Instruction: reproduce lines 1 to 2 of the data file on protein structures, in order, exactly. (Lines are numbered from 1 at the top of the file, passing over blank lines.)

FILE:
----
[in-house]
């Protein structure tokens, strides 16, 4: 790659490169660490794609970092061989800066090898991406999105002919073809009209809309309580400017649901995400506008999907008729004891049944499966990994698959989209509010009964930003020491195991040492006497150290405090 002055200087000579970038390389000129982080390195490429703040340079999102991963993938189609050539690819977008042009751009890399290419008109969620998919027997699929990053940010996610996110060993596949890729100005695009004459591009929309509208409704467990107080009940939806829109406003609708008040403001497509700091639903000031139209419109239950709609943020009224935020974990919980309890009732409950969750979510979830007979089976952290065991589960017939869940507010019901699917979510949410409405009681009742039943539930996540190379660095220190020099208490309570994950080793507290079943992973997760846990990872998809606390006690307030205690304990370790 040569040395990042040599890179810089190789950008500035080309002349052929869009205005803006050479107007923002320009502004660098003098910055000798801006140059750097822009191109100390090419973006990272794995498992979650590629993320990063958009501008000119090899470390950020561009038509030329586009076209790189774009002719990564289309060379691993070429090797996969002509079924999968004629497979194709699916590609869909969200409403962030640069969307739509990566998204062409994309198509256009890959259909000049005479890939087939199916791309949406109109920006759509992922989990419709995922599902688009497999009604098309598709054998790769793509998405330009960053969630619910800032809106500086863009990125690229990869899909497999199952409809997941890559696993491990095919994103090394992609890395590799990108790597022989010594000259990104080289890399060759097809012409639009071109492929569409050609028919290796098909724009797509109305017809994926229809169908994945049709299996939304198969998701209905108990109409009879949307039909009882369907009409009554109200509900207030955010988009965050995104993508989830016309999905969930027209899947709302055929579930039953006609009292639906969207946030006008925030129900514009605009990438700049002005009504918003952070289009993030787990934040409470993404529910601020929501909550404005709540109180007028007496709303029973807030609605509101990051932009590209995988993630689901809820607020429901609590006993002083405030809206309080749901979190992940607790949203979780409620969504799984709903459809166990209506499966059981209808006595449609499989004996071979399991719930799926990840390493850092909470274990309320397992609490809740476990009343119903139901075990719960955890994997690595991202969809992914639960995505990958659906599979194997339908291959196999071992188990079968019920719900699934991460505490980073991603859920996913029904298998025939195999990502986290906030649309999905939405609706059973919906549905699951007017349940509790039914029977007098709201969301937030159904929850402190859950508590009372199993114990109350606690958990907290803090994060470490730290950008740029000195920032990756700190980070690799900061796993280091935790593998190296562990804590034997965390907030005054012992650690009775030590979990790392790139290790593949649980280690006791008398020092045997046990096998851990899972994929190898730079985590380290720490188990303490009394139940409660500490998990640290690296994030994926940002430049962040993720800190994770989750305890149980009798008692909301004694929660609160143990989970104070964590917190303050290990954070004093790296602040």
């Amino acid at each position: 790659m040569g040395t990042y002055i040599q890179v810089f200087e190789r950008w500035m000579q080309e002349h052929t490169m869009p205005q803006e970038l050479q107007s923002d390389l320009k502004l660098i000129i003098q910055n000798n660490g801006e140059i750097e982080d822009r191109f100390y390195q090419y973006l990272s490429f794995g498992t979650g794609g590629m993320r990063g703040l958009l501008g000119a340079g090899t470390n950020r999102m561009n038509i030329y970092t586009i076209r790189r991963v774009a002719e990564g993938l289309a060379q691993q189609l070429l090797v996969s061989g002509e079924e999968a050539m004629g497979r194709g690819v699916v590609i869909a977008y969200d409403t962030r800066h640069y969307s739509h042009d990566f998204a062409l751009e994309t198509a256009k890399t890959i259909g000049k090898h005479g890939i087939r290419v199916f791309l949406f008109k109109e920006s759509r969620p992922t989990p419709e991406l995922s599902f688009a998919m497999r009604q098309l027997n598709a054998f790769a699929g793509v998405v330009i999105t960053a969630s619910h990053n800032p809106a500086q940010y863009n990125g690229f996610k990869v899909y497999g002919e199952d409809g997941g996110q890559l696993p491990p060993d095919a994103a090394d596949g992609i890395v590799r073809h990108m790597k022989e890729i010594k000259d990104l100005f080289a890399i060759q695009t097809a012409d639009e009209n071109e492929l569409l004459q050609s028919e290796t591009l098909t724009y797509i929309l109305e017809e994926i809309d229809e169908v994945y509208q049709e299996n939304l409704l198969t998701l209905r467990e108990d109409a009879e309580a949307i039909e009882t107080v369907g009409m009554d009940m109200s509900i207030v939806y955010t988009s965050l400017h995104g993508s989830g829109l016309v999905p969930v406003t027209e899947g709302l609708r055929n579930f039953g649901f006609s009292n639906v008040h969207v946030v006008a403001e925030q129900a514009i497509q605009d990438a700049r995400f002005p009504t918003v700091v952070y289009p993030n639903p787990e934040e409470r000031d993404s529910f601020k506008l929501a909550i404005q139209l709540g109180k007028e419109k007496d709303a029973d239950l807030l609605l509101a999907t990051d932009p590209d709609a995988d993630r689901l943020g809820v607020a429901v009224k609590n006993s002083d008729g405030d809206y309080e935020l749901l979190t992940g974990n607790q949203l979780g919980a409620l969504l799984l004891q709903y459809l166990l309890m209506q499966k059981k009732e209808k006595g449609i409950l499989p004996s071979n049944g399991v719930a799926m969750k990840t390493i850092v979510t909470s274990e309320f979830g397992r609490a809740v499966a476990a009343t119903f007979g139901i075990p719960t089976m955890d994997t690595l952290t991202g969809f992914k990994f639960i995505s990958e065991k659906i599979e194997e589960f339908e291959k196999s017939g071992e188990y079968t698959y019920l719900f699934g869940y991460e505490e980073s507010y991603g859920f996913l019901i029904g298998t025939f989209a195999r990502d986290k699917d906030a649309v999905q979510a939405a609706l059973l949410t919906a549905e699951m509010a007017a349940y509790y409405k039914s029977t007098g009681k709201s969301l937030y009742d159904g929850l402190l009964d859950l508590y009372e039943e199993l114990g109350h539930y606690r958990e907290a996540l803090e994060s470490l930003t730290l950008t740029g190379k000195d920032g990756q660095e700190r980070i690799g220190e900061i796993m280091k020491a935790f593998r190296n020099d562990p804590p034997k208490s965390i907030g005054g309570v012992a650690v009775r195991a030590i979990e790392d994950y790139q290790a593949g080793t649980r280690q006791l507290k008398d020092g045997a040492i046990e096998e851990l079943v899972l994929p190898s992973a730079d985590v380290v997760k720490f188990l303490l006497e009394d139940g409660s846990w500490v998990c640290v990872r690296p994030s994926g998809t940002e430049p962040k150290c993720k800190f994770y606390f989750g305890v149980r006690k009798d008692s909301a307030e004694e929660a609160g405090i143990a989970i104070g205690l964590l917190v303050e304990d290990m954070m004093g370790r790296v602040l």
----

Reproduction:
[in-house]
């Protein structure tokens, strides 16, 4: 790659490169660490794609970092061989800066090898991406999105002919073809009209809309309580400017649901995400506008999907008729004891049944499966990994698959989209509010009964930003020491195991040492006497150290405090 002055200087000579970038390389000129982080390195490429703040340079999102991963993938189609050539690819977008042009751009890399290419008109969620998919027997699929990053940010996610996110060993596949890729100005695009004459591009929309509208409704467990107080009940939806829109406003609708008040403001497509700091639903000031139209419109239950709609943020009224935020974990919980309890009732409950969750979510979830007979089976952290065991589960017939869940507010019901699917979510949410409405009681009742039943539930996540190379660095220190020099208490309570994950080793507290079943992973997760846990990872998809606390006690307030205690304990370790 040569040395990042040599890179810089190789950008500035080309002349052929869009205005803006050479107007923002320009502004660098003098910055000798801006140059750097822009191109100390090419973006990272794995498992979650590629993320990063958009501008000119090899470390950020561009038509030329586009076209790189774009002719990564289309060379691993070429090797996969002509079924999968004629497979194709699916590609869909969200409403962030640069969307739509990566998204062409994309198509256009890959259909000049005479890939087939199916791309949406109109920006759509992922989990419709995922599902688009497999009604098309598709054998790769793509998405330009960053969630619910800032809106500086863009990125690229990869899909497999199952409809997941890559696993491990095919994103090394992609890395590799990108790597022989010594000259990104080289890399060759097809012409639009071109492929569409050609028919290796098909724009797509109305017809994926229809169908994945049709299996939304198969998701209905108990109409009879949307039909009882369907009409009554109200509900207030955010988009965050995104993508989830016309999905969930027209899947709302055929579930039953006609009292639906969207946030006008925030129900514009605009990438700049002005009504918003952070289009993030787990934040409470993404529910601020929501909550404005709540109180007028007496709303029973807030609605509101990051932009590209995988993630689901809820607020429901609590006993002083405030809206309080749901979190992940607790949203979780409620969504799984709903459809166990209506499966059981209808006595449609499989004996071979399991719930799926990840390493850092909470274990309320397992609490809740476990009343119903139901075990719960955890994997690595991202969809992914639960995505990958659906599979194997339908291959196999071992188990079968019920719900699934991460505490980073991603859920996913029904298998025939195999990502986290906030649309999905939405609706059973919906549905699951007017349940509790039914029977007098709201969301937030159904929850402190859950508590009372199993114990109350606690958990907290803090994060470490730290950008740029000195920032990756700190980070690799900061796993280091935790593998190296562990804590034997965390907030005054012992650690009775030590979990790392790139290790593949649980280690006791008398020092045997046990096998851990899972994929190898730079985590380290720490188990303490009394139940409660500490998990640290690296994030994926940002430049962040993720800190994770989750305890149980009798008692909301004694929660609160143990989970104070964590917190303050290990954070004093790296602040």